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S & H Recital Review

Bach, Schubert, Scriabin, Prokofiev, Igor Tchetuev (piano), Wigmore Hall, 20th October 2003 (MB)


Igor Tchetuev, a recent prize-winner at the Leeds International Piano Competition, has one notable asset: an incandescent technique. Throughout this taxing recital, spanning music over a 200-year period, he displayed impeccable control over the keyboard, even in the blistering precision he gave to Prokofiev’s Sixth Piano Sonata. Wrong notes were simply few and far between. But technique is not everything, and despite being impressed by this 23 year olds prodigious talent, it is probably true to say that his talent is one that is neither natural nor one that will evolve with the ease of some of his contemporaries. Interpretatively, this recital left a lot to be desired.

Problems surfaced prematurely in his performance of Bach’s F major ‘Concerto in the Italian Style’. Too often one was aware of the left hand constantly obscuring the detail of the right hand, especially in the Allegro. Finger-work may well have been crystalline and sharp but it was also overly literal. The Andante produced detached playing – an anodyne tone allied with an ordinariness of expression. It all sounded too bleak without any real understanding of Bach’s contrapuntal writing emerging. In part, the blandness of the playing was exacerbated by a restricted dynamic range and this really became problematical in the Presto. Infectiously vital it often seemed, but it was also dynamically too loud, much nearer to Beethoven than Bach.

Schubert’s great D958 Sonata followed a similar trajectory. All the notes were in the right place, but what was lacking was a sense of colour and poetry. The defiance of the first movement was mistaken by Mr Tchetuev for aggression, and this paralysed the movement’s dark dramatic undertones and the subtle mood changes that Schubert deploys throughout its development. Again, the power of the left hand seemed to obscure the delicacy of the right, though those thunderous chords that mark the end of the song-like intimacy half way through the movement were powerful enough to impress. The Adagio itself was a litmus test for this pianist and he scaled its heights rather well – the first example of both intimate playing and mature understanding of tonal colouring. A heaviness to the left hand threatened to dissipate the attempts at beauty, but Mr Tchetuev had sufficient reserves of subtlety to carry the movement off. Much less traumatic than the first movement was a gracious Minuet and a final peroration in the Allegro that combined turbulence with terseness.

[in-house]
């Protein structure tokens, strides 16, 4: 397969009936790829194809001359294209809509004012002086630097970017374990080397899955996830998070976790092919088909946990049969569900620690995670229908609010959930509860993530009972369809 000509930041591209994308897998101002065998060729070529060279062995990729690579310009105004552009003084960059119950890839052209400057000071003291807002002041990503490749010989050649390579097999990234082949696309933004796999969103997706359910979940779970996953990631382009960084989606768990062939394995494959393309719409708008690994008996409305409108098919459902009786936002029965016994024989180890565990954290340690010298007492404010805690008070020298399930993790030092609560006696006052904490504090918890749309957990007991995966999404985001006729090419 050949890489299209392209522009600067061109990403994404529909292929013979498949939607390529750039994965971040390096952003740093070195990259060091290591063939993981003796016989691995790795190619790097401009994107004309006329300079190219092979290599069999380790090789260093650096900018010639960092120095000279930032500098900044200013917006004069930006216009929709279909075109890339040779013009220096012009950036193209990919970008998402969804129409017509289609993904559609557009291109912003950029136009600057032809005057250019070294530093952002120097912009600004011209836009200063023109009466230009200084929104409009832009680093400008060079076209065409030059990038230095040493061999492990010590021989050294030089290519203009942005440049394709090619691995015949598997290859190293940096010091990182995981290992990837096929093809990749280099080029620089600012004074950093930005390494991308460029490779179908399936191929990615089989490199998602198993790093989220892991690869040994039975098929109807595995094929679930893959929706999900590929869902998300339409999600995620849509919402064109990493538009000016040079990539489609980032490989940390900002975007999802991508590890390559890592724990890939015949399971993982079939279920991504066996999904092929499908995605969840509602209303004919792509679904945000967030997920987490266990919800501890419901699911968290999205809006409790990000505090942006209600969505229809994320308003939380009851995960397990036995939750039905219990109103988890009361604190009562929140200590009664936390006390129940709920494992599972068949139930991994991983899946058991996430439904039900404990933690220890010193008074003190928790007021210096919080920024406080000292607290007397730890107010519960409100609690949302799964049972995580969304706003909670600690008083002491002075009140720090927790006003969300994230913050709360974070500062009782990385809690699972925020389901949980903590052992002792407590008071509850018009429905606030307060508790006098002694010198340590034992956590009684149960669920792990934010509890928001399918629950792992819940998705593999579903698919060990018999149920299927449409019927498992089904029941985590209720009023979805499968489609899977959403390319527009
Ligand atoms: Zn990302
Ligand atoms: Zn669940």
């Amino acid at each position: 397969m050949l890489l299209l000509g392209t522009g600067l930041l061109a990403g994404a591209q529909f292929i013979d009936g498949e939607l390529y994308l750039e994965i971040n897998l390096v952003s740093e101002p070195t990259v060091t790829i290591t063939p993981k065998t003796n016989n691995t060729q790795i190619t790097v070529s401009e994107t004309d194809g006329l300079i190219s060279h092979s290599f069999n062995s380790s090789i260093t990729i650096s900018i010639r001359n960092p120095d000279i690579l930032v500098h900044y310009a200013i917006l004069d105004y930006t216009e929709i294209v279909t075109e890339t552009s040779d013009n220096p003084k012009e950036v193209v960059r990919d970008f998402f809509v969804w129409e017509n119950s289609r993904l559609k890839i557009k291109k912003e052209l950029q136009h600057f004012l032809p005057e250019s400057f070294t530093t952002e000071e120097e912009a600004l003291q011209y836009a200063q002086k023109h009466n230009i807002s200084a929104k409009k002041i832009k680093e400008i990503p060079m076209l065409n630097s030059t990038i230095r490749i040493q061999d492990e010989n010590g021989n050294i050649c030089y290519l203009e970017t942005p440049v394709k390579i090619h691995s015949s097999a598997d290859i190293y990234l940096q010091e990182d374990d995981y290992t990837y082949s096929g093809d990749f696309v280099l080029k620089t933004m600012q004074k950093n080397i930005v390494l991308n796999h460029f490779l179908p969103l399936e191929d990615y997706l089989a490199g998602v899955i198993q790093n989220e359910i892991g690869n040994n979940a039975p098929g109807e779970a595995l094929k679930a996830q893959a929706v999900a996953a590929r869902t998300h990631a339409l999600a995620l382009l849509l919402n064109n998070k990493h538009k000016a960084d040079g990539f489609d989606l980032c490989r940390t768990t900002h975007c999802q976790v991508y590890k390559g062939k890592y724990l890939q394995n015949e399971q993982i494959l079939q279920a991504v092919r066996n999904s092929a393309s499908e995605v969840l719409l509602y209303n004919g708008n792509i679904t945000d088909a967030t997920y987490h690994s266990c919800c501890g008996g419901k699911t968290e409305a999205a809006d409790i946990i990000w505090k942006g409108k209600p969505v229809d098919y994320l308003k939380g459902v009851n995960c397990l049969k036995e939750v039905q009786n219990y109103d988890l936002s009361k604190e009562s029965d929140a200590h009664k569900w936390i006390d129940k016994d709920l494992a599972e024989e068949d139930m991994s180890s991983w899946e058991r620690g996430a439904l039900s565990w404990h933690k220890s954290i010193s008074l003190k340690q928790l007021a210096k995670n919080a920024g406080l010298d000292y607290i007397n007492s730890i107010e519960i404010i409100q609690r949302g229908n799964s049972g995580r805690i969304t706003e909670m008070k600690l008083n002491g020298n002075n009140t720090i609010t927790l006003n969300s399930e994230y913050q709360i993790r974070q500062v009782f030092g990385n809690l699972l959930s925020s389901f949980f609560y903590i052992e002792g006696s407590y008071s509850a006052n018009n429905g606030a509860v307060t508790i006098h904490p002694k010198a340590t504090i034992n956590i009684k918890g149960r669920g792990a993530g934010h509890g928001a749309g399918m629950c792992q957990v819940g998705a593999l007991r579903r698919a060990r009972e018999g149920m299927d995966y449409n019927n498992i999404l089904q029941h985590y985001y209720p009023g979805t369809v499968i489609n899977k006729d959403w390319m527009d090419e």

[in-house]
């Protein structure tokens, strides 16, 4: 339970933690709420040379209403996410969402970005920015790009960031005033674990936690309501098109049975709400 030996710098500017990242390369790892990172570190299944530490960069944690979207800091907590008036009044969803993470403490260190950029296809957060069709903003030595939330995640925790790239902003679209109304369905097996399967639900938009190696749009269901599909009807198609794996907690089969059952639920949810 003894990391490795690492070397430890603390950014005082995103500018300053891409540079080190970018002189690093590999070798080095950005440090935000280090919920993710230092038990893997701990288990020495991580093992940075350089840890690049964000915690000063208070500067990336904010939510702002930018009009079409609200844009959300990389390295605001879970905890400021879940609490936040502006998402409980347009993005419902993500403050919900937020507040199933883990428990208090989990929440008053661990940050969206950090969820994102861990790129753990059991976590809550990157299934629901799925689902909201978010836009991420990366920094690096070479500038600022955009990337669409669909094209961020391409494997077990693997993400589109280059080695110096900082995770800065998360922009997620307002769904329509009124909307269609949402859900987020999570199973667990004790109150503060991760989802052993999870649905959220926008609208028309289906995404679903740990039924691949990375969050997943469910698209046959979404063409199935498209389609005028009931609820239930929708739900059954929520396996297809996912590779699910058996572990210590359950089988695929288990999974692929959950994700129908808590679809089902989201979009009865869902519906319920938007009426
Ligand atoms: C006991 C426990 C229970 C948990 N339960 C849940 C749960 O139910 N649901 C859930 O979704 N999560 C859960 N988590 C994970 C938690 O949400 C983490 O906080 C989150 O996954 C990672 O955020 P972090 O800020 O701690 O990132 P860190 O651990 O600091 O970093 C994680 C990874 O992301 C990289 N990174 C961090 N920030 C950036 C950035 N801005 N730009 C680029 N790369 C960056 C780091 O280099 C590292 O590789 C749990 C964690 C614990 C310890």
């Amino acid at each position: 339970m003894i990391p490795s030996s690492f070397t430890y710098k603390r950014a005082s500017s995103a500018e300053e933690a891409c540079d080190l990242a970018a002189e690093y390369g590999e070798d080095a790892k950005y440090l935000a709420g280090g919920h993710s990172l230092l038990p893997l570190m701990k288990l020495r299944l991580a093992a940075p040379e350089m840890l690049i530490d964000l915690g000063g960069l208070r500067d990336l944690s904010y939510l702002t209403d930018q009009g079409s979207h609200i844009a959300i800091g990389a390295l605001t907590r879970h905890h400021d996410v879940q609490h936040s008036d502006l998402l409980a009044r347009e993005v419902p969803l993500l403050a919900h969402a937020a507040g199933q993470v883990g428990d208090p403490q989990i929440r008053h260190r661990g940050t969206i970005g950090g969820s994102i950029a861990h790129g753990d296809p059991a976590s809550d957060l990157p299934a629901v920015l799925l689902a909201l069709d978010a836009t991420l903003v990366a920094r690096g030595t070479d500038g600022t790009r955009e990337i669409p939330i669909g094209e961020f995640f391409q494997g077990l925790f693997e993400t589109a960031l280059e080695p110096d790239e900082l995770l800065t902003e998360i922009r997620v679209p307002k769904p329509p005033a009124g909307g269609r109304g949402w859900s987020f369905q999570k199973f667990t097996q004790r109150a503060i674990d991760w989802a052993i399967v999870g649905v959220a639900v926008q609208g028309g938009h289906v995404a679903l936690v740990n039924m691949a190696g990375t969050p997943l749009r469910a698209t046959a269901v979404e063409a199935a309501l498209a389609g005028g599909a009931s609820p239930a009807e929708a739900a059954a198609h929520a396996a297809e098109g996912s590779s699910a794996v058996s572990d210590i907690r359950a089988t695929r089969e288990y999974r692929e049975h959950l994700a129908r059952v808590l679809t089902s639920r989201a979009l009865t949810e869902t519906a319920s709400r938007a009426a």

Perhaps unsurprisingly, Scriabin and Prokofiev found Mr Tchetuev on humbler ground. The three Etudes (C sharp minor, Op.2 No.1, F sharp minor, Op.8, No.2, and G sharp minor, Op.8, No.9) were each delivered with an elegance of phrasing and a vibrancy of tone. But it was Prokofiev’s Sixth Sonata in A major which really showed what this young pianist can do delivering a performance high on drama, though perhaps not on electricity. Percussive power was not a problem – and here it was at least appropriate – and cluster chords (including the use of the fists) were thrilling in their scale. Yet, powerhouse playing was not the only effect of the performance. There was a real attempt to project aural clarity, nothing sounding overly congested as it can do in some performances of this firebrand sonata, and when the storm clouds had disappeared from the skies there was room left for a delicacy of touch (as in the mercurial waltz). This was by no means a complete performance (just occasionally it didn’t sound frantic or terrifying enough) but it was the highlight of a recital that didn’t quite live up to expectations.

Marc Bridle



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